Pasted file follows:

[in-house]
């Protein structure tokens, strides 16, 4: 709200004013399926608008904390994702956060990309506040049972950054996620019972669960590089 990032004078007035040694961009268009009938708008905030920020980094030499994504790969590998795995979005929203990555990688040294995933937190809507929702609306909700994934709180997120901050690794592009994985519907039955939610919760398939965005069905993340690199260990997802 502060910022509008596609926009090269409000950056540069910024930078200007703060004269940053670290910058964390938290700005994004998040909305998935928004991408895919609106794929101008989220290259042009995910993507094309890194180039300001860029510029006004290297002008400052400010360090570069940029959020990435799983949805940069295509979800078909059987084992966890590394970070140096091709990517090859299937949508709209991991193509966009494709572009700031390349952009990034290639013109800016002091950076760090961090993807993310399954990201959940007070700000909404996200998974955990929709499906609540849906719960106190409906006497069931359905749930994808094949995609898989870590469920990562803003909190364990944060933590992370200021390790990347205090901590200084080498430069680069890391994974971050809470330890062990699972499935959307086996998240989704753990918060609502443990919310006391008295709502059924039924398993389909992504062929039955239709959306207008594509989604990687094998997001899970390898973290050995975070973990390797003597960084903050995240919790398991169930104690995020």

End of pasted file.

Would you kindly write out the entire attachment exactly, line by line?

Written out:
[in-house]
């Protein structure tokens, strides 16, 4: 709200004013399926608008904390994702956060990309506040049972950054996620019972669960590089 990032004078007035040694961009268009009938708008905030920020980094030499994504790969590998795995979005929203990555990688040294995933937190809507929702609306909700994934709180997120901050690794592009994985519907039955939610919760398939965005069905993340690199260990997802 502060910022509008596609926009090269409000950056540069910024930078200007703060004269940053670290910058964390938290700005994004998040909305998935928004991408895919609106794929101008989220290259042009995910993507094309890194180039300001860029510029006004290297002008400052400010360090570069940029959020990435799983949805940069295509979800078909059987084992966890590394970070140096091709990517090859299937949508709209991991193509966009494709572009700031390349952009990034290639013109800016002091950076760090961090993807993310399954990201959940007070700000909404996200998974955990929709499906609540849906719960106190409906006497069931359905749930994808094949995609898989870590469920990562803003909190364990944060933590992370200021390790990347205090901590200084080498430069680069890391994974971050809470330890062990699972499935959307086996998240989704753990918060609502443990919310006391008295709502059924039924398993389909992504062929039955239709959306207008594509989604990687094998997001899970390898973290050995975070973990390797003597960084903050995240919790398991169930104690995020």